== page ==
Reclaiming agriculture in Swat

Out in the field
Farmers in Swat need a helping hand to revive their fields and plant new crops
By Tahir Ali

Farmers in Swat — known as the fruit and vegetable paradise of the country — say the potential of the area’s agriculture and its related sectors remain unutilised even after the areas have been cleared by the security forces.

The area is a natural hub of high quality walnut, honey, soybean cultivation, trout fish and seasonal and off-season fruits and vegetables. The government has not focused on the potential sectors the way they should have been.

Swat farmers have not benefited from the resources for lack of money, expertise and marketing linkages, including substandard packaging, absence of value addition and processing plants.

Ihsanullah Khan, a farmer and social activist from Swat, says agriculture in general and the horticulture sector in particular has been made hostage to high prices of agriculture inputs, lack of cold storages and processing facilities, transportation and marketing blues and the use of substandard pesticides and fertiliser that renders export impossible. “The smaller farmers find it difficult to meet their basic needs. They don’t get good returns on their crops. They take advance loans from commission agents and enter into contracts with them for the sale of their fruit earlier. Thus, they are compelled to sell their produce at pre-determined prices which are usually far below the market price at the harvesting seasons. The government needs to help them find new markets for their products by creating linkages and liaison between them and local and multinational companies.”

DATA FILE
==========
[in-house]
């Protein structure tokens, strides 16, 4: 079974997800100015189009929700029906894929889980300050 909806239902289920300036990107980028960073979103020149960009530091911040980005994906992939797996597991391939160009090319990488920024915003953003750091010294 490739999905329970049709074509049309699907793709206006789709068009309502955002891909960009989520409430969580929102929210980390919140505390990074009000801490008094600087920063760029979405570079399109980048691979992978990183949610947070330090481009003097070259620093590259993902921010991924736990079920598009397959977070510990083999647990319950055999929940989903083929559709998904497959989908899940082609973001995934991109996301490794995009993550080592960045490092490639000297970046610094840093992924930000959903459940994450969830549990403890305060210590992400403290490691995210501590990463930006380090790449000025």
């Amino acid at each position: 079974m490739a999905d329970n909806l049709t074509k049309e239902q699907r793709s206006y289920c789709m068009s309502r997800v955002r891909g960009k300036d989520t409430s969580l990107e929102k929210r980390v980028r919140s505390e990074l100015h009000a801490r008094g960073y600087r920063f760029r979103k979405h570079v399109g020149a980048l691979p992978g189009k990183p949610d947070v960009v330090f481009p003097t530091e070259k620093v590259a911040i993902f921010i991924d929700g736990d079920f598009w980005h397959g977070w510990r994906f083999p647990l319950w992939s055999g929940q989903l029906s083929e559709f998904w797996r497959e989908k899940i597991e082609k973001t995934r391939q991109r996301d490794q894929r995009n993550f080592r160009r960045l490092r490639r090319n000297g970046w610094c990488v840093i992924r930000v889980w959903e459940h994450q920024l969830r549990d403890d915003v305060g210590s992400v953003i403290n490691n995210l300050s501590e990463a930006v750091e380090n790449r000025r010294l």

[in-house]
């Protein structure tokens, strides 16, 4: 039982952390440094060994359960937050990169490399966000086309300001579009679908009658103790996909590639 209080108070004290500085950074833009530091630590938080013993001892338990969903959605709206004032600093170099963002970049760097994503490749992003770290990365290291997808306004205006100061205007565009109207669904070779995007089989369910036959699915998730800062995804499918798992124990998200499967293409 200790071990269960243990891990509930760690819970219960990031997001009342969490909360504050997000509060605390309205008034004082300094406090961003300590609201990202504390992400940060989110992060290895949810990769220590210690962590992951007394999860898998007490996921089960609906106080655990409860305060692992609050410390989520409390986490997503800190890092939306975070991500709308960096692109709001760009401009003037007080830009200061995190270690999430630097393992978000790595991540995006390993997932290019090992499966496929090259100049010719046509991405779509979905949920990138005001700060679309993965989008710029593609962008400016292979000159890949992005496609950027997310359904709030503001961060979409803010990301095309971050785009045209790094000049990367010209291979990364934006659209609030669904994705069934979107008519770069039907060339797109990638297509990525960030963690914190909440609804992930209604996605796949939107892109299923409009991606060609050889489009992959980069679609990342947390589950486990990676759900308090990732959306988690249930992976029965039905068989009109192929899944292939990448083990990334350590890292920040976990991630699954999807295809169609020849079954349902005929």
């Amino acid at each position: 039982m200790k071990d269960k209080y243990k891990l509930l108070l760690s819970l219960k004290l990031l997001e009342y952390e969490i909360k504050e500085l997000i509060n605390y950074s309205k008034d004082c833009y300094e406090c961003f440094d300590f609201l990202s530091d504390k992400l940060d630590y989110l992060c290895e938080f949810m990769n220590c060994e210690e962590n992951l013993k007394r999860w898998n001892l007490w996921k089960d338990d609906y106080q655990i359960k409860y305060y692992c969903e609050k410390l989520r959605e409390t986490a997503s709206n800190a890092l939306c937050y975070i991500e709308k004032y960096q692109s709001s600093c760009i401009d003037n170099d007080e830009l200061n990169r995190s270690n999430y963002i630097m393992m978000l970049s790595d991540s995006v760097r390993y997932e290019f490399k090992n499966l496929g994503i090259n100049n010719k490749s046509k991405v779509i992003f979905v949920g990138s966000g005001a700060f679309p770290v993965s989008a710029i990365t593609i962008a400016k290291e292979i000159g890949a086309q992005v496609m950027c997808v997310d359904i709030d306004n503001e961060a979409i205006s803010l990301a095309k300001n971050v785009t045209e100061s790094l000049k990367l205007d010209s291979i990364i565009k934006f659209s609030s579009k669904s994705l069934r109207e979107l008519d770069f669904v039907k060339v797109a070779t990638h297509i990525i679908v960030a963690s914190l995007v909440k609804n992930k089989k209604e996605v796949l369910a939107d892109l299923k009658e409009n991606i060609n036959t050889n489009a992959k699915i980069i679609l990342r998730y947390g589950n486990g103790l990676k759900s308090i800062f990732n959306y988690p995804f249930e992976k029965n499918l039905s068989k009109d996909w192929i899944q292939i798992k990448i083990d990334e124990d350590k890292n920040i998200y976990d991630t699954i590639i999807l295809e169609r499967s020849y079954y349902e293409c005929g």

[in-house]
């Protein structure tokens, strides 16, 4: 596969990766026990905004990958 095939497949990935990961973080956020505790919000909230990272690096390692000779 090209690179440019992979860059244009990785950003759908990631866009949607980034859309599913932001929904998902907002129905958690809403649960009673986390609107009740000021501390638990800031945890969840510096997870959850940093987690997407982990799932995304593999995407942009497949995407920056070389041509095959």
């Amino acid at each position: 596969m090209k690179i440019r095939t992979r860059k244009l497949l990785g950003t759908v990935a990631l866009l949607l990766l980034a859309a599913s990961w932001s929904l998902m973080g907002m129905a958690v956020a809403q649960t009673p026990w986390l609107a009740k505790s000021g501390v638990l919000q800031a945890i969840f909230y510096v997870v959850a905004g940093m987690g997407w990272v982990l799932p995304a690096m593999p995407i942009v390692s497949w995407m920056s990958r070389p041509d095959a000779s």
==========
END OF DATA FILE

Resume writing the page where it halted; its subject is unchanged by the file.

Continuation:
The Khan adds, “The government and various local and international NGOs have done a commendable work for agriculture uplift in the area. The Italian government has supported the local farmers. The Sarhad Rural Support Programme has formed many community organisations, trained farmers and established link-roads to facilitate transportation of their produce to markets. But I think while there were thousands of NGOs in the early relief and recovery phases, hardly a few are working these days.”

According to Tariq Khan, a farmer from Miandam Swat and the president of a local community organisation, Roshan Saba, agriculture in Swat has been hit by the poverty and illiteracy of local farmers and indifference of the government.

“The people could enormously benefit if the government and NGOs helped the locals plant walnut trees there, establish orchards, provide support and free or subsidised inputs for the potato, peas and red beans crops, construct link roads to far-off villages and improve the capacity of farmers by providing them modern training and help establish cold storages and regulate markets in the area,” he says, adding, “the local farmers need support for mechanised farming for cementing the Katcha water channel, and construction of small dams for harvesting rain water,” he says.

Tariq Khan says his organisation has planted pine trees on 500 acres with the help of watershed project. “We also planted Deodar trees at 60 acres, apple orchards at 20 acres and persimmon trees at 30 acres with the support of Italian funded and Early Recovery of Agriculture and Livelihood Project (ERALP).

With the support of Hujra project, Roshan Saba planted fruit plants in 100 aces. For paucity of funds, we cemented 20 per cent water channels in some but only 5-15 per cent in other areas. The IRC and ERALP also provided with inputs which increased potato yields manifold. In our village, before the intervention, potatoes worth Rs10mn were sold but following it potato worth Rs25mn was sold last year,” he says.